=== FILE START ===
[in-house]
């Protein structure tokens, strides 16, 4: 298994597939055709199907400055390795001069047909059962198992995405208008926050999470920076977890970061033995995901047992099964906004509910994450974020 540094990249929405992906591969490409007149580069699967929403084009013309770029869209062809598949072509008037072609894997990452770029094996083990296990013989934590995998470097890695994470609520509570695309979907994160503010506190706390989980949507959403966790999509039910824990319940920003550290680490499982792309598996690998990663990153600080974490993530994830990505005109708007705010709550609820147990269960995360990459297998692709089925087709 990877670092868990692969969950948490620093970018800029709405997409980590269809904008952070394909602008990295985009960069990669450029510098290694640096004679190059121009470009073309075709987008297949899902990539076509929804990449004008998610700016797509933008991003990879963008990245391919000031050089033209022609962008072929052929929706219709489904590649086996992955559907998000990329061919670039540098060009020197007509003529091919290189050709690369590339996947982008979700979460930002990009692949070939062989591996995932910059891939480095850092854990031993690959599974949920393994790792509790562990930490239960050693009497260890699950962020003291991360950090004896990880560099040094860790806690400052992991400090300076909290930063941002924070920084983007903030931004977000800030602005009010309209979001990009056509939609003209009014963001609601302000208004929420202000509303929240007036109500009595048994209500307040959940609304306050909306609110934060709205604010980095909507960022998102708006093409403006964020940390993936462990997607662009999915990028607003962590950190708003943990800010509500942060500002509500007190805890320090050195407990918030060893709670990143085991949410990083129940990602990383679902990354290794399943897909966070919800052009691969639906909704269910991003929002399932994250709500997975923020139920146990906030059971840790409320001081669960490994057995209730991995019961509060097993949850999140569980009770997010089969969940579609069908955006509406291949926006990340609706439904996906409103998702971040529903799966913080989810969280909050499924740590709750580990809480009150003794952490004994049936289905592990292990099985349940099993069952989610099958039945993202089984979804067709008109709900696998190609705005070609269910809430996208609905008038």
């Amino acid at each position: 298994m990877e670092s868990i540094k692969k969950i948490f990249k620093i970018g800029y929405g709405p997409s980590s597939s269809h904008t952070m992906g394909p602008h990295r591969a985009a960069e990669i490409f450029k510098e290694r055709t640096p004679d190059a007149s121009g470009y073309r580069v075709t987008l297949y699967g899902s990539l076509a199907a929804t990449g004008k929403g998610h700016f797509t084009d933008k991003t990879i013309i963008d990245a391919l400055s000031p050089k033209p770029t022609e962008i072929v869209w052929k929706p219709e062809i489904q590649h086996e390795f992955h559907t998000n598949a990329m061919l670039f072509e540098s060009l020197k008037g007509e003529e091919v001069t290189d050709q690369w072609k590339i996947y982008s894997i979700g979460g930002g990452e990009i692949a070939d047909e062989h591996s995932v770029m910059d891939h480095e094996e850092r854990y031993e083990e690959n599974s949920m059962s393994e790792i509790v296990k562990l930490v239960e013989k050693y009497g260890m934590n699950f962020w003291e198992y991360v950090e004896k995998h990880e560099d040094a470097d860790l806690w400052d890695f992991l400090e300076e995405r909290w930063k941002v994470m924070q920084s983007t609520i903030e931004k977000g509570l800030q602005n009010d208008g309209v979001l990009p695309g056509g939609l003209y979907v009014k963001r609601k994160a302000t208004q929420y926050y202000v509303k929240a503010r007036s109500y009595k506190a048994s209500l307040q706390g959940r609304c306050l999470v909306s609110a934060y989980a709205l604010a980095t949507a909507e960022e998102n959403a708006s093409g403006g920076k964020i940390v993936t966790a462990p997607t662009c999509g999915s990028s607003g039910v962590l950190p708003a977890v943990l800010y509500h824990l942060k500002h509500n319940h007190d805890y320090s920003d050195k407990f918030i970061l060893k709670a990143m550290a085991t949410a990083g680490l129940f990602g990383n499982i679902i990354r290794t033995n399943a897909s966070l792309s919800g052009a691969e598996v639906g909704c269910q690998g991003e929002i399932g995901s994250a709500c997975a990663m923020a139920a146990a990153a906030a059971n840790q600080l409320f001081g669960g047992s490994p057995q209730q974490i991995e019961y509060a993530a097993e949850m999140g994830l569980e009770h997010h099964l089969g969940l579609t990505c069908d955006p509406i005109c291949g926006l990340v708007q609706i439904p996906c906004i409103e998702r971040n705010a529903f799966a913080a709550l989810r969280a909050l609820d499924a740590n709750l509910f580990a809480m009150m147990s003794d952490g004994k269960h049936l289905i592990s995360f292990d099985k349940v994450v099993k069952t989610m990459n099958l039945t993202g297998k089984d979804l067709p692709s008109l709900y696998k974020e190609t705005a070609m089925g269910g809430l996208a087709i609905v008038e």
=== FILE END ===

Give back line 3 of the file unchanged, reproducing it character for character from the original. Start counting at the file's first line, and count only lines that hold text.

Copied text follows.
């Amino acid at each position: 298994m990877e670092s868990i540094k692969k969950i948490f990249k620093i970018g800029y929405g709405p997409s980590s597939s269809h904008t952070m992906g394909p602008h990295r591969a985009a960069e990669i490409f450029k510098e290694r055709t640096p004679d190059a007149s121009g470009y073309r580069v075709t987008l297949y699967g899902s990539l076509a199907a929804t990449g004008k929403g998610h700016f797509t084009d933008k991003t990879i013309i963008d990245a391919l400055s000031p050089k033209p770029t022609e962008i072929v869209w052929k929706p219709e062809i489904q590649h086996e390795f992955h559907t998000n598949a990329m061919l670039f072509e540098s060009l020197k008037g007509e003529e091919v001069t290189d050709q690369w072609k590339i996947y982008s894997i979700g979460g930002g990452e990009i692949a070939d047909e062989h591996s995932v770029m910059d891939h480095e094996e850092r854990y031993e083990e690959n599974s949920m059962s393994e790792i509790v296990k562990l930490v239960e013989k050693y009497g260890m934590n699950f962020w003291e198992y991360v950090e004896k995998h990880e560099d040094a470097d860790l806690w400052d890695f992991l400090e300076e995405r909290w930063k941002v994470m924070q920084s983007t609520i903030e931004k977000g509570l800030q602005n009010d208008g309209v979001l990009p695309g056509g939609l003209y979907v009014k963001r609601k994160a302000t208004q929420y926050y202000v509303k929240a503010r007036s109500y009595k506190a048994s209500l307040q706390g959940r609304c306050l999470v909306s609110a934060y989980a709205l604010a980095t949507a909507e960022e998102n959403a708006s093409g403006g920076k964020i940390v993936t966790a462990p997607t662009c999509g999915s990028s607003g039910v962590l950190p708003a977890v943990l800010y509500h824990l942060k500002h509500n319940h007190d805890y320090s920003d050195k407990f918030i970061l060893k709670a990143m550290a085991t949410a990083g680490l129940f990602g990383n499982i679902i990354r290794t033995n399943a897909s966070l792309s919800g052009a691969e598996v639906g909704c269910q690998g991003e929002i399932g995901s994250a709500c997975a990663m923020a139920a146990a990153a906030a059971n840790q600080l409320f001081g669960g047992s490994p057995q209730q974490i991995e019961y509060a993530a097993e949850m999140g994830l569980e009770h997010h099964l089969g969940l579609t990505c069908d955006p509406i005109c291949g926006l990340v708007q609706i439904p996906c906004i409103e998702r971040n705010a529903f799966a913080a709550l989810r969280a909050l609820d499924a740590n709750l509910f580990a809480m009150m147990s003794d952490g004994k269960h049936l289905i592990s995360f292990d099985k349940v994450v099993k069952t989610m990459n099958l039945t993202g297998k089984d979804l067709p692709s008109l709900y696998k974020e190609t705005a070609m089925g269910g809430l996208a087709i609905v008038e």